Defending Against Charges of Traveling To Meet A Minor
Regarding Florida sex crimes, online solicitation generally refers to using the Internet (including email and chat rooms) to invite an underage boy or girl to participate in a sexual encounter.
It is a crime to solicit a minor, but it becomes a much more serious matter if you are accused of traveling to meet a minor. If after the initial solicitation in an online forum, the adult travels somewhere to talk with the minor in person, he or she is in danger of very severe penalties. Such penalties typically include a very lengthy prison sentence and lifetime registration as a sex offender.
Jonathan Rose represents individuals throughout Florida who have been accused of online solicitation or traveling to meet a minor. Mr. Rose is a former prosecutor who understands how law enforcement personnel often pose as youngsters in chat rooms, using sophisticated methods to lure potential “predators” into incriminating themselves. He also knows how to build a strong criminal defense to combat these serious charges.
Defending Against Charges Of Online Solicitation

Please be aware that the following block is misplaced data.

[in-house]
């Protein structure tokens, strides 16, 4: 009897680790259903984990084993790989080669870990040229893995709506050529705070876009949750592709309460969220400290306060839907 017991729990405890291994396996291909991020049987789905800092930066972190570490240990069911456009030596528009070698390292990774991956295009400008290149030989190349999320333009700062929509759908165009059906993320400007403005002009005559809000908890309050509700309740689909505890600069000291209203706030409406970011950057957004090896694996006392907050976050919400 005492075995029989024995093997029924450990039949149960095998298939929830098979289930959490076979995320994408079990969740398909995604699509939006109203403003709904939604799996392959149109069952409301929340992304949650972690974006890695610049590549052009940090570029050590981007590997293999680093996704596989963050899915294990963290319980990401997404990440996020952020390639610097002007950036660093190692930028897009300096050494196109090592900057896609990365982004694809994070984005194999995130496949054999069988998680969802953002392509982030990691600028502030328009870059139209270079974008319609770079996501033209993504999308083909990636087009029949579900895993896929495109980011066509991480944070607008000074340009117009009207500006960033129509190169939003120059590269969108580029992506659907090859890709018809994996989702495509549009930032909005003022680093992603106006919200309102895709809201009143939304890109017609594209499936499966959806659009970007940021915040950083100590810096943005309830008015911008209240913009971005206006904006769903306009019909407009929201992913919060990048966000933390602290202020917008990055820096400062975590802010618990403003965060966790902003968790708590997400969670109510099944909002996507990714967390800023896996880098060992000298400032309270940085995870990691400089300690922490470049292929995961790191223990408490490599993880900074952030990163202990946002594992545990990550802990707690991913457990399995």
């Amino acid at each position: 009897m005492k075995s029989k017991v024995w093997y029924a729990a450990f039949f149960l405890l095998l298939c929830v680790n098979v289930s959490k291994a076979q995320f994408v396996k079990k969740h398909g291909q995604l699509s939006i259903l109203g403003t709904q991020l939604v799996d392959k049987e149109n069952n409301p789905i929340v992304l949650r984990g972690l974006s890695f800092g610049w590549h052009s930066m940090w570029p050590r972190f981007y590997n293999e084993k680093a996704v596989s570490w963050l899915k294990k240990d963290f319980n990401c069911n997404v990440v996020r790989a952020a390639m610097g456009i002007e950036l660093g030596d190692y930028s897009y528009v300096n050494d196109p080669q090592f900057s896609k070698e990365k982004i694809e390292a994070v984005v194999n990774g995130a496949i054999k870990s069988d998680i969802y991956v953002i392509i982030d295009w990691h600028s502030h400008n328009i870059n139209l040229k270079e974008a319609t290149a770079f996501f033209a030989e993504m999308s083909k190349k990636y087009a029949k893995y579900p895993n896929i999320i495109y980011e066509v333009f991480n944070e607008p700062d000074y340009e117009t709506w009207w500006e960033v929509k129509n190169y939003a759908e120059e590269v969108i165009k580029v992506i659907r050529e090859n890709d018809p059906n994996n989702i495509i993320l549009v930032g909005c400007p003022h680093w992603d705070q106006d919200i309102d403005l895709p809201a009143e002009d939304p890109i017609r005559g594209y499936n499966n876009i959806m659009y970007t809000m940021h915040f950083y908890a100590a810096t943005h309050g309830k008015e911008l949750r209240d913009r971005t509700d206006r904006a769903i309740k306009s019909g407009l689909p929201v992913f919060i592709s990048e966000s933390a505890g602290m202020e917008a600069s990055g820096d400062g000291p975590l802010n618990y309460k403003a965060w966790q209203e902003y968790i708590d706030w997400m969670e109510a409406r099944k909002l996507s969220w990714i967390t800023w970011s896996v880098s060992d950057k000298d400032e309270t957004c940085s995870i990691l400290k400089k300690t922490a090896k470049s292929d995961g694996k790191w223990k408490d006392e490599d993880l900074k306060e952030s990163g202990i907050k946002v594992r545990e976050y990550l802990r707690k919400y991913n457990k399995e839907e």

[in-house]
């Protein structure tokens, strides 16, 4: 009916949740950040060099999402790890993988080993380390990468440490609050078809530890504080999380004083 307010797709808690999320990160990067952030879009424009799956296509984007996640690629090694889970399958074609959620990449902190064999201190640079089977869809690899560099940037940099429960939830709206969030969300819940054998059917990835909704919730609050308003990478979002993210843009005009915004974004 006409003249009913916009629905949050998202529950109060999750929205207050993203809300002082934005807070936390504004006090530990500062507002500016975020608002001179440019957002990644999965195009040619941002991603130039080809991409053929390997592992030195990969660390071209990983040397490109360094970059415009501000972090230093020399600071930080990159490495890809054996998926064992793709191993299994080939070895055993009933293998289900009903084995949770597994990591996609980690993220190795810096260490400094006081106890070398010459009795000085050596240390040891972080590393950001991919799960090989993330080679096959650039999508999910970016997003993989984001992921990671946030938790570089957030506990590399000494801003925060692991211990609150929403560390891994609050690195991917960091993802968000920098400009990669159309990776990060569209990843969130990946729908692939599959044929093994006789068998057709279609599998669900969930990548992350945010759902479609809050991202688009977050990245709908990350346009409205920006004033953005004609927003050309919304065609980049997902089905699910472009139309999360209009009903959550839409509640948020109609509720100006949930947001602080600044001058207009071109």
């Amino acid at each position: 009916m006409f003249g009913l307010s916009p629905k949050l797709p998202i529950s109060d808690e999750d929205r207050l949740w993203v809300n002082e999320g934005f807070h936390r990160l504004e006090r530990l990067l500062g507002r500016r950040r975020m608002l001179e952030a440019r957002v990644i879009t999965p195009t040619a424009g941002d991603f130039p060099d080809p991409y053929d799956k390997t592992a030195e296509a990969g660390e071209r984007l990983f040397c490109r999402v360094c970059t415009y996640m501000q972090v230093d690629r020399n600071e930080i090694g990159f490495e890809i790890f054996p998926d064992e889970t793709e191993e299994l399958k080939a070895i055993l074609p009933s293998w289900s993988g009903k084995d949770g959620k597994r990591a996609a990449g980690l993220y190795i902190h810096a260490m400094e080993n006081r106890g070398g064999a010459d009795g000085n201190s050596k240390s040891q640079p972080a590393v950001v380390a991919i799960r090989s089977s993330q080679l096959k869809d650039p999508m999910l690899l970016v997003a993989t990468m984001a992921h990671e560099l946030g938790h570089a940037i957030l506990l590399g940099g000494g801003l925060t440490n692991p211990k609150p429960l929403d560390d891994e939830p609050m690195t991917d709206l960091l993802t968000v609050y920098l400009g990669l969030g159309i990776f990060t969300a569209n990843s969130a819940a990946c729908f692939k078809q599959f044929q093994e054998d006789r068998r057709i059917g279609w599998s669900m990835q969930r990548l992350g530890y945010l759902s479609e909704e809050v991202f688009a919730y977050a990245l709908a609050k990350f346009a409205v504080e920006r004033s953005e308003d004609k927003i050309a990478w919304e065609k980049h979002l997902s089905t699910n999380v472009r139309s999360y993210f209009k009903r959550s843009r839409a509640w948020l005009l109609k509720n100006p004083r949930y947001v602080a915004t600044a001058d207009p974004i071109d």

Admissibility of Electronic Evidence
A successful prosecution of such charges may turn upon the electronic conversations held between the accused and the supposed minor engaging in the communication. Law enforcement must prove that you were the individual actually attempting to lure or seduce a minor, and the electronic evidence must be seized lawfully. With the proliferation of modern technology, cellphones and other devices, it may be difficult to retrieve the data to be used as evidence or prove who used the device during the alleged conversation.
“Traveling to meet a minor” cases are frequently produced as a result of sting operations carried out by local law enforcement agencies. In these instances, many times the undercover agent turns an otherwise innocuous conversation or chat into something the accused did not intend or was not interested in. In these cases, the agent’s action may be entrapment and may be a complete defense to the charge.
Law enforcement must prove that the traveling was done to engage in a sexual act with a child, rather than for some lawful purpose. Further, there must be evidence that the accused seduced or persuaded the supposed child to engage in a sexual act.
Do not answer questions or respond to statements if contacted by law enforcement, even if you are promised reduced charges or that you will not be charged at all. Even a statement that you do not consider to be a confession can be extremely damaging to your defense.
To learn more about Jonathan Rose’s services in this area of law, please request an initial consultation. Call 407-894-4555, or contact the Orlando office via email at [email protected].